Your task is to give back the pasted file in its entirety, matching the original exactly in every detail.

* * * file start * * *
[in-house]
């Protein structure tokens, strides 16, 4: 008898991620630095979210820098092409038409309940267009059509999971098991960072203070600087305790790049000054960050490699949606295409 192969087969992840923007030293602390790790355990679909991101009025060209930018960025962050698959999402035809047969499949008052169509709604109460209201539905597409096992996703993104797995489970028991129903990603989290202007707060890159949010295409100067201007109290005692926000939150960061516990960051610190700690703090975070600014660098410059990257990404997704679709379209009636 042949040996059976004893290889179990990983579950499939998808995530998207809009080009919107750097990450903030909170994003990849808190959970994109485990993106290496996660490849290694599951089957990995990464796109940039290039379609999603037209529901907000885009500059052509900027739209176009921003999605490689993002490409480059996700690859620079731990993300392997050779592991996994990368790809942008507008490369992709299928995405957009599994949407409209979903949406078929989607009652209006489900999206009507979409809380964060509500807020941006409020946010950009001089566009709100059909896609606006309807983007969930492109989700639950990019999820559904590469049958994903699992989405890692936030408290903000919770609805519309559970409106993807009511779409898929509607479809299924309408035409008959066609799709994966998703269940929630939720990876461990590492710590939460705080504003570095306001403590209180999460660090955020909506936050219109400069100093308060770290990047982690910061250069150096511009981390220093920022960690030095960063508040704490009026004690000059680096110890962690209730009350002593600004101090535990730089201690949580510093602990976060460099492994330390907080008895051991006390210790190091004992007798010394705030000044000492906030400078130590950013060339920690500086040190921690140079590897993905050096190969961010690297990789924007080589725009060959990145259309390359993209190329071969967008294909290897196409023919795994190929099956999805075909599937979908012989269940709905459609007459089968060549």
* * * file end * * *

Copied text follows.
[in-house]
């Protein structure tokens, strides 16, 4: 008898991620630095979210820098092409038409309940267009059509999971098991960072203070600087305790790049000054960050490699949606295409 192969087969992840923007030293602390790790355990679909991101009025060209930018960025962050698959999402035809047969499949008052169509709604109460209201539905597409096992996703993104797995489970028991129903990603989290202007707060890159949010295409100067201007109290005692926000939150960061516990960051610190700690703090975070600014660098410059990257990404997704679709379209009636 042949040996059976004893290889179990990983579950499939998808995530998207809009080009919107750097990450903030909170994003990849808190959970994109485990993106290496996660490849290694599951089957990995990464796109940039290039379609999603037209529901907000885009500059052509900027739209176009921003999605490689993002490409480059996700690859620079731990993300392997050779592991996994990368790809942008507008490369992709299928995405957009599994949407409209979903949406078929989607009652209006489900999206009507979409809380964060509500807020941006409020946010950009001089566009709100059909896609606006309807983007969930492109989700639950990019999820559904590469049958994903699992989405890692936030408290903000919770609805519309559970409106993807009511779409898929509607479809299924309408035409008959066609799709994966998703269940929630939720990876461990590492710590939460705080504003570095306001403590209180999460660090955020909506936050219109400069100093308060770290990047982690910061250069150096511009981390220093920022960690030095960063508040704490009026004690000059680096110890962690209730009350002593600004101090535990730089201690949580510093602990976060460099492994330390907080008895051991006390210790190091004992007798010394705030000044000492906030400078130590950013060339920690500086040190921690140079590897993905050096190969961010690297990789924007080589725009060959990145259309390359993209190329071969967008294909290897196409023919795994190929099956999805075909599937979908012989269940709905459609007459089968060549």